Jonathon Fant

All Area boys lacrosse player of the year Jonathon Fant, photographed at Colonial Forge High School in Stafford, Va on June 20, 2017.

“C’mon, Daaaad”. The plea escapes Jon Fant as a low croak, the opening note of a dirge that can’t be sung in full throat until his father, Phil, stops talking to a reporter.

The interview ends. Words are washed away in a stream of tears that seem to tell a love story—a love of lacrosse and one another. Colonial Forge’s season ended 30 minutes ago with a 12–7 loss to eventual state champion W.T Woodson, and the stadium is mostly empty.

But the father/son pair responsible for the Eagles’ recent rise linger into dusk on June 6, embracing for one last time what they were able to build—together.

“It didn’t really dawn on me until we were walking off the field,” said Phil Fant, the now two-time Free Lance–Star All-Area coach of the year. “The hug really caught me off guard, I wasn’t expecting that.”

The same could be said of Jonathon Fant’s impact on the area lacrosse scene. The VMI-bound attackman punctuated his stellar Colonial Forge career with 48 goals and 54 assists this season. Fant captained the Eagles (17–2) to Conference 4 and 6A–South region championships in earning repeat honors as FLS All-Area player of the year.

With a few exceptions, lacrosse players in the Fredericksburg area are built backwards. You find superior athletes, then set about teaching them the finer points of the sport.

Fant is one of those exceptions. As a youth player in Albany, N.Y., Fant’s lacrosse upbringing was steeped in equal parts stick skills and strategy. He calls it “lacrosse IQ.”

“They preached that if you were smart and you had the skills, you could play anywhere,” Fant said.

The Fants moved to Virginia before Jon’s eighth-grade year, and he stuck out immediately. Maleek Silvera, one of Fant’s future Colonial Forge teammates, remembers drawing the unenviable task of defending him during a freshman winter league game.

“He just did some type of hitch thing I’d never seen before, and it just completely shocked me,” Silvera said. “You could just tell he knew exactly what he was doing.”

Over the next four years, Fant’s trademark split dodge would go on to haunt countless Stafford County longpoles. After Colonial Forge played Stafford High this season, one of Silvera’s friends on the opposing squad divulged the Indians’ strategy: it hinged almost entirely on limiting Fant’s impact.

“They told me after the game, ‘we slide to Jon every time he gets the ball,’ ” Silvera said. “They don’t want him to score, but even when you call a slide on Jon, it’s really not going to help much. It’s going to benefit us, honestly, because he’s going to dish it off, or ‘be Jon’ and score.”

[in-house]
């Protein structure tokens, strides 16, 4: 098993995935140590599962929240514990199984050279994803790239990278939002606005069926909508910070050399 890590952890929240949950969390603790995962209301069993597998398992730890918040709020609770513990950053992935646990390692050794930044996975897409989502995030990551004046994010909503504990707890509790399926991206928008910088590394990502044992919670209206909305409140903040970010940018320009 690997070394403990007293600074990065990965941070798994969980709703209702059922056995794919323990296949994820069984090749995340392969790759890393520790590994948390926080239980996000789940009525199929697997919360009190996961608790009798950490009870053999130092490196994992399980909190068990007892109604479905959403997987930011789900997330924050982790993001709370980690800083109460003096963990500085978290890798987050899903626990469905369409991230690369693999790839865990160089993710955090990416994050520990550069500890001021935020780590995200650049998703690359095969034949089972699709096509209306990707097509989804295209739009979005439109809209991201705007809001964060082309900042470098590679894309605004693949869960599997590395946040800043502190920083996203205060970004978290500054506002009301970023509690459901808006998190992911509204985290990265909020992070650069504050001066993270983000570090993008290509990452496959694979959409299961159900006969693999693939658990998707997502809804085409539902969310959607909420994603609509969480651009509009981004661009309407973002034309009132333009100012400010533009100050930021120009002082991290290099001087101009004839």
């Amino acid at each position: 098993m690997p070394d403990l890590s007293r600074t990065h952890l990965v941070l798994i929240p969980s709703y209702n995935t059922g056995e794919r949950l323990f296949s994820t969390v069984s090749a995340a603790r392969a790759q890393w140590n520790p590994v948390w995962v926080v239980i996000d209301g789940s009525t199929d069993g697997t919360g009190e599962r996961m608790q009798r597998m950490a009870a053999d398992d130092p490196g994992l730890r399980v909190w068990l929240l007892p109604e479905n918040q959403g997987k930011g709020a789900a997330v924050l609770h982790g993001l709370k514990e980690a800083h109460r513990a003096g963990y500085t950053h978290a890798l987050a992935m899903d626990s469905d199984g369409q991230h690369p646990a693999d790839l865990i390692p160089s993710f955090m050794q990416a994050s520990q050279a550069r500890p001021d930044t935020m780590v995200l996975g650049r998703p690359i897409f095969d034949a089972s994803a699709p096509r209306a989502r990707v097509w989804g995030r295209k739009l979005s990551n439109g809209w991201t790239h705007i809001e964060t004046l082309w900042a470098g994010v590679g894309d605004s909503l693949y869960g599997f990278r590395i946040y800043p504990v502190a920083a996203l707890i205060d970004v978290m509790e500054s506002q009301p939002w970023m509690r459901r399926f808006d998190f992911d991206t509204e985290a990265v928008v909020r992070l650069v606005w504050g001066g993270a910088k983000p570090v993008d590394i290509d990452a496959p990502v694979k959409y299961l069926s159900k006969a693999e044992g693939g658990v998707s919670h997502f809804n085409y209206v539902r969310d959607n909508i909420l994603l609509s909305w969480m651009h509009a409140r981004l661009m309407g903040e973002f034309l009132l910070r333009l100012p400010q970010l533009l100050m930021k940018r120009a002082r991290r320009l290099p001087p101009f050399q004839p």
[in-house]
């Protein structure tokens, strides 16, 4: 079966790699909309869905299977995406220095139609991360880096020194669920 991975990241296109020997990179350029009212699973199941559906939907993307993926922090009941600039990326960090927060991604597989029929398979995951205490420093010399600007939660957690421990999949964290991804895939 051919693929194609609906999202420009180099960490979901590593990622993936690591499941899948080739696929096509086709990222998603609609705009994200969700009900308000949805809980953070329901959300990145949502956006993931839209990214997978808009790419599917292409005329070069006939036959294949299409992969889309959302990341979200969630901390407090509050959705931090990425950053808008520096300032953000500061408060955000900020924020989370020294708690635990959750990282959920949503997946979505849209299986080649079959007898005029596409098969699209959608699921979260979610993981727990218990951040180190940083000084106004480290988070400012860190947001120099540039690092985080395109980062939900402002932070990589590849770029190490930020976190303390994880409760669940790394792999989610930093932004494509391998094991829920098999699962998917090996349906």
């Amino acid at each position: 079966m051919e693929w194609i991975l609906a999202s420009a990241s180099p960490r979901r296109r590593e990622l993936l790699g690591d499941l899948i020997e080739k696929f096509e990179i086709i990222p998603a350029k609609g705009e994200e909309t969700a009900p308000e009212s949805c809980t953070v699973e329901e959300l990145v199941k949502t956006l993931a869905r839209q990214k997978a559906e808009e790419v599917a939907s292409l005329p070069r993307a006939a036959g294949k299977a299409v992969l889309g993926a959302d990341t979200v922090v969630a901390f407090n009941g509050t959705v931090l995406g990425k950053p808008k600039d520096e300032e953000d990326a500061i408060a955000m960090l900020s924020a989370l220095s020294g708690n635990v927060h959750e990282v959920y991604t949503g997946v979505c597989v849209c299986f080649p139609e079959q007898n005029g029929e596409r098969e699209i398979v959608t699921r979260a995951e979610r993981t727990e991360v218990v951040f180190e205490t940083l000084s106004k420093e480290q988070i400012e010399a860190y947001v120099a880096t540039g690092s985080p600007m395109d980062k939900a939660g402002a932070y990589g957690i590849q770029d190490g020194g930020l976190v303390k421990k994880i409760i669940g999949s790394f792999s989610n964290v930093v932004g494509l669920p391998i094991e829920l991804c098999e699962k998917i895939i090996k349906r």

While Fant’s junior campaign was a study in goal production, he spent much of this past season honing his distribution skills. He added 13 assists to his 2016 total of 41, paving the way for teammates like Jacob Wilhelm (team-high 70 goals) to take advantage of the extra attention.

Last season, “I tried to put the team on my back when I should’ve worked with my teammates and trusted their skills,” Fant said. “I think that’s why, this year, the points that were scored on this team were a lot more spread out.”

Fant’s altruism was never more evident than in the Eagles’ 25–13 romp over James River in the 6A–South region final. He amassed 15 points on five goals and 10 assists in the lopsided victory.

“That is Jonathon, from top to bottom,” Phil Fant said of the performance. “In my belief, he is the one kid on a team that makes everybody else around him better.”

But perhaps more impressive than any dodge or dish is Fant’s ability to direct. An infectious leader, Fant would routinely post photos of impromptu workouts at nearby Embrey Mill Park to his Snapchat story.

Within minutes, he’d be joined by a handful of Eagle teammates.

“I think that his determination drives him every day,” Silvera said. “It’s something I wish I had, honestly.”

At VMI, Fant knows he’ll have to fight for his place alongside the other “Rats,” a term for first-year cadets. He’s excited for the structure and sense of brotherhood awaiting him in Lexington.

Out of all his wards, Phil Fant admits he was probably toughest on Jon during their respective tenures as head coach and star player. But as the two hugged it out on a June evening, that chapter closed, his were tears of joy.

“It’s every dad’s dream,” Phil Fant said.

Joey LoMonaco: 540/368-5045


Load comments